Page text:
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    ACLS Fellow Rian Thum presented his research on Islamic China at the 2018 ACLS Annual Meeting 

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Andrew Quintman F'18, F'15

Andrew Quintman

Associate Professor
Department of Religious Studies
Yale University
last updated: 07/10/18

The Robert H. N. Ho Family Foundation Research Fellowships in Buddhist Studies 2018
Associate Professor
Religious Studies
Yale University
Buddhism on the Border: The Formation of Religious Tradition on Tibet's Southern Frontier

Frontiers are often thought of as the margins of things. Buddhism on the Border reconsiders the Himalayan frontier as its own center, examining the development of a "borderland Buddhism" on the boundaries of Tibet and Nepal. It focuses on the hermitage known as White Rock Horse Tooth and interrogates the circumstances that allowed it to become a source of enduring influence on the traditions of Himalayan Buddhism. It demonstrates that a provincial region on the margins served as a site of significant religious preservation, innovation, and transmission. I argue that it did so not despite its location at the outer limits of Central Tibetan authority, but precisely due to its presence in a frontier zone. This study thus considers the impact of place on the formation of religious expression.

The Robert H. N. Ho Family Foundation Collaborative Research Fellowships in Buddhist Studies 2015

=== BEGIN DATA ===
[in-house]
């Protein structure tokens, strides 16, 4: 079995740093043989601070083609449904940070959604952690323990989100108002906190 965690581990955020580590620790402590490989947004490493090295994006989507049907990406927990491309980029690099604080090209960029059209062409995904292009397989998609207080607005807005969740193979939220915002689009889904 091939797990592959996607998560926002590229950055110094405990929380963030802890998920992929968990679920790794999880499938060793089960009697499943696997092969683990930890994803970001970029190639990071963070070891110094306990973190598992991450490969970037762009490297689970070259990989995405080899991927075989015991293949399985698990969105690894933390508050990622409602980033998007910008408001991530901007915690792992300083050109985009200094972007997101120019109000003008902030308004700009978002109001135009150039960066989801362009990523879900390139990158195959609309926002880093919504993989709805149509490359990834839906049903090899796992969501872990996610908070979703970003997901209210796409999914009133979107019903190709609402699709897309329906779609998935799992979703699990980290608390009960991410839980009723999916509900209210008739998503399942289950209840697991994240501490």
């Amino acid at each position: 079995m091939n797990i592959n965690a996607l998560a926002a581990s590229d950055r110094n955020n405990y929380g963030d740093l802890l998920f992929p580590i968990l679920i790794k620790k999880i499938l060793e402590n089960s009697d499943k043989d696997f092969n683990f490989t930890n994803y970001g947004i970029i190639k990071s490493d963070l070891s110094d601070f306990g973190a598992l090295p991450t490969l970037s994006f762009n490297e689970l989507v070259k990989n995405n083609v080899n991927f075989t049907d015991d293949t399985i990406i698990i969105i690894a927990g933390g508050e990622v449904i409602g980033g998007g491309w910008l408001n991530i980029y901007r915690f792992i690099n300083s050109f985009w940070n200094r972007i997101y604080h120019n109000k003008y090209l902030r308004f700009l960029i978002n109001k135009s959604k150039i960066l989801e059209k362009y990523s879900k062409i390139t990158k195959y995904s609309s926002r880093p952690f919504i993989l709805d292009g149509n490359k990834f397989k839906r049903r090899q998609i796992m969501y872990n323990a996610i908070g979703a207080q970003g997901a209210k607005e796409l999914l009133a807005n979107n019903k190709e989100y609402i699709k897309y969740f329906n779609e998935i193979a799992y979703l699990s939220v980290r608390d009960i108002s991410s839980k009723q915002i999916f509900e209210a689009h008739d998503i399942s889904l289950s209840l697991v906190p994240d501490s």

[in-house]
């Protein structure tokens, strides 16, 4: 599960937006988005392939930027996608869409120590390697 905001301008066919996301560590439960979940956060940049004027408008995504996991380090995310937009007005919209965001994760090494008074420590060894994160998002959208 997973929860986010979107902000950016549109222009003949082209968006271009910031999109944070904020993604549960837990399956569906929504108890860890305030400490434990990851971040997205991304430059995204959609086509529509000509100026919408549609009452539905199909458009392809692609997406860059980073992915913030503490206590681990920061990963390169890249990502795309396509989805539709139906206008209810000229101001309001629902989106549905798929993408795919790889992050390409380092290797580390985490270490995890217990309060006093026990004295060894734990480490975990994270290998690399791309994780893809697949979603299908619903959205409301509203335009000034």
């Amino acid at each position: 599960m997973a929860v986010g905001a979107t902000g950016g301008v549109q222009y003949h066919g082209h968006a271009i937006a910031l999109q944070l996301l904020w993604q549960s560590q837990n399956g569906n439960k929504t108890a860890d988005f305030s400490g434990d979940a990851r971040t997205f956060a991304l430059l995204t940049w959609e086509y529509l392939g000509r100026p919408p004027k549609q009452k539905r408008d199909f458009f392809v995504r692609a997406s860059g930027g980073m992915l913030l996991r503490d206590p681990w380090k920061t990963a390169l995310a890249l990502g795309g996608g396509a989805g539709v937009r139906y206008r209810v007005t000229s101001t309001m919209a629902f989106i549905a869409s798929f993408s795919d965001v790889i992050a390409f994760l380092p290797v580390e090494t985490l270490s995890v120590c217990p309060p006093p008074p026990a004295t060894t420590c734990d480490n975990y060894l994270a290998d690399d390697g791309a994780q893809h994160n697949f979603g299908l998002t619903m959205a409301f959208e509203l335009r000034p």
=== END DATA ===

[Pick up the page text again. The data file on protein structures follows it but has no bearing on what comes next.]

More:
Associate Professor
Department of Religious Studies
Yale University
The Life of the Buddha at Jonang Monastery in Tibet: Art, Literature, and Institution

The Life of the Buddha (LOTB) presents and analyses in a synthetic fashion the first complete photographic documentation of the monumental murals depicting the Buddha narrative at Jonang Monastery in Tibet, their related literature, and their architectural and historical contexts. LOTB will offer scholarly and learning communities the first collaborative means to research and engage image, text, architecture, and history as an integrated and meaning-rich whole by focusing on the most important pre-modern mural renderings of the Buddha’s life remaining in Tibet. The impact for the humanities will be twofold: the largest project to date on visual and textual Buddha narratives in Tibet, and a new digital tool for synthetic teaching and research of Buddhist images and texts in context.